Yes he was a great scorer of great goals but he was a consummate pro who would use what ever means available to gain advantage. He’s not alone in this characteristic, in fact he part of a vast majority, but let’s not polish up his halo just yet.

5/16/2006 9:39 am

 
Blogger RedsMan said...

I agree with you, blindjak. he has scored some fantastic goals, I always will remember that volley against Everton when Newcastle had pulled back previously to 1-1, and a freekick for England against (I believe) Bulgaria in Sofia, where the Bulgarians had parked almost everyone in goal to block but to no avail. There was the other side to him, which I think BJ has stated very well. How he got away with the Lennon incident is beyond reasoning. But the press, or indeed the media in whole, are very suspect at prettying up or dumming down a celebrity, footballers included. I find the current coverage over Gerrard like a one-man army over the top and sense they will be crying out the Liverpool captain will win the WC for England next. For Shearer, he was quite a darling for the English media that any discrepancy would be lightly mentioned and therefore no one can complain the media missed it, and like a small 10x10cm apology in most tabloids, it is instantly forgotten.

I remember the elbow incident and stated the Grimbsy captain was at fault, but I agree Shearer's words afterwards were not dignified enough from someone of his stature. Be that as it is, he will be forever remembered in Newcastle folklore, and his achievements for club and country outweigh any spates of negativity displayed.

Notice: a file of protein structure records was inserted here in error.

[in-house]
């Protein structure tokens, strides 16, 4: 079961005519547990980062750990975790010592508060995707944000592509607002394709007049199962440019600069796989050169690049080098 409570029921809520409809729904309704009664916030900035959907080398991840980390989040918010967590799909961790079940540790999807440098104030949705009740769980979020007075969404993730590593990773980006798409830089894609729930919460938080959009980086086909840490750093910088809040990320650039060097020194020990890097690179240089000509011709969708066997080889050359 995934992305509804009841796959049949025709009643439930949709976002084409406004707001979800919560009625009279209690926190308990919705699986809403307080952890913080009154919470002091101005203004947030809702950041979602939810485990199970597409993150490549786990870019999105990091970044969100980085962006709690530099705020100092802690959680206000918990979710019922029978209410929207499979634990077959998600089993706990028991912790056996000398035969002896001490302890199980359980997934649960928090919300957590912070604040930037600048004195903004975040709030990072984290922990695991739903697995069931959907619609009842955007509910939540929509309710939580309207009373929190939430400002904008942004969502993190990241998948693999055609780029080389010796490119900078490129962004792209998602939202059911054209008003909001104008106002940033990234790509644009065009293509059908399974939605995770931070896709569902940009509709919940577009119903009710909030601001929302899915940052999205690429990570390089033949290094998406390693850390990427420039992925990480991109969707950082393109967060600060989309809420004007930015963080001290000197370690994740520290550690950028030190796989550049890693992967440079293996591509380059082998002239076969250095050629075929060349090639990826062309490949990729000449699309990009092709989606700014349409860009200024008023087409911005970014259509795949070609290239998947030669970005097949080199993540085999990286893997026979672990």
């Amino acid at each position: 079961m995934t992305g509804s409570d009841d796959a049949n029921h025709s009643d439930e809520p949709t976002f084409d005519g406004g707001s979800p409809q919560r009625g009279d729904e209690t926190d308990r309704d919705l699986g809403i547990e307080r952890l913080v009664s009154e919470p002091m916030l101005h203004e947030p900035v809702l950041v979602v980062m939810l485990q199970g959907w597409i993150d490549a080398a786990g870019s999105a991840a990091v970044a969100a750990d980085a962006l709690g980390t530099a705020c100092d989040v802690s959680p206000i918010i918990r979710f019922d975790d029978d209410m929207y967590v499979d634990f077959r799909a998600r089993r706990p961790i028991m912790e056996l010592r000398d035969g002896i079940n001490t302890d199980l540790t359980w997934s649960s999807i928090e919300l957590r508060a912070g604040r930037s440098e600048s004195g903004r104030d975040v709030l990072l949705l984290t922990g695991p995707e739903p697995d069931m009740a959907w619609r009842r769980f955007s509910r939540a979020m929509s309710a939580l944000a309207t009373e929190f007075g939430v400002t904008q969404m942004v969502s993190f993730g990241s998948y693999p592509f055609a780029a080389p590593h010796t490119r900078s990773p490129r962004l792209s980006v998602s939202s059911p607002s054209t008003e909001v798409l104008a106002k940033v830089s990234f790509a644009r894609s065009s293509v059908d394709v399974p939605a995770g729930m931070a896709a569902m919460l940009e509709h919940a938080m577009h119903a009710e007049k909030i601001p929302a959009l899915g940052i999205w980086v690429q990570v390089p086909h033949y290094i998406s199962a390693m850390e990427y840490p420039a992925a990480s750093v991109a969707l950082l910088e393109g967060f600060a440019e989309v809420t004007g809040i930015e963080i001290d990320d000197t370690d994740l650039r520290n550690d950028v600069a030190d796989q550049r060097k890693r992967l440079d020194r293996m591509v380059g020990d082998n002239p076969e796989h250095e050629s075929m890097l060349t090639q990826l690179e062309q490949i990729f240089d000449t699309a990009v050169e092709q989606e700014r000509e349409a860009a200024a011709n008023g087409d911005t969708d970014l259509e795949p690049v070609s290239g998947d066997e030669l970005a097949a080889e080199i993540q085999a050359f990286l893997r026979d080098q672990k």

Freekicks at times when Shearer took them made it nigh impossible to put up a suitable wall. He had touch and a bang of a shot on him, and given time and space could score more times than not. Strikers of today are not like Shearer, other than Rooney.

T, I like the footage along with the background music.


RedsMan.

5/16/2006 10:53 pm

 
Blogger T said...

Thanks BJ and Redsman. It has taken me some time to catch up with your comments.

Not sure if I was trying to polish his halo BJ(:)), although I admit I only concentrated on the many positives of Shearer.

I remember the discussion on EFT at the time of the Grimsby incident and that a lot of commentators expressed a dislike for Shearer's gamesmanship. I also remember a game against Arsenal at St James' last December when Shearer put in some disgraceful tackles on our defenders.

Yet, for me it his fantastic goalscoring ability and loyalty to the Newcastle cause that weighs more in my mind when I consider Shearer. It's also my view that he took as much punishment as he gave out - and that most of the time his play could be described as hard but fair rather than hard and illegal. I guess it comes down to a difference of perspective.

Thanks Redsman for your comment about the footage and background music... I thought they combined well together too.

5/20/2006 4:34 pm

 
Blogger BlindJak said...

Fair point T, but Henry gets almost as much abuse yet doesn’t feel the need to give any back. Well done on retaining his services btw. Ala Jose, although it makes you a stronger competitor to us, it’s good for the prem that he stayed and for that I’m pleased.

5/22/2006 8:32 am

 
Blogger T said...

Thanks BJ... I thought it was great (although also came as somewhat of a surprise!) to hear Jose Mourinho say some nice things about us last week... hopefully this breaking of the ice will be maintained by both Wenger and Mourinho because its good to see for the image and spirit of football.

5/22/2006 1:58 pm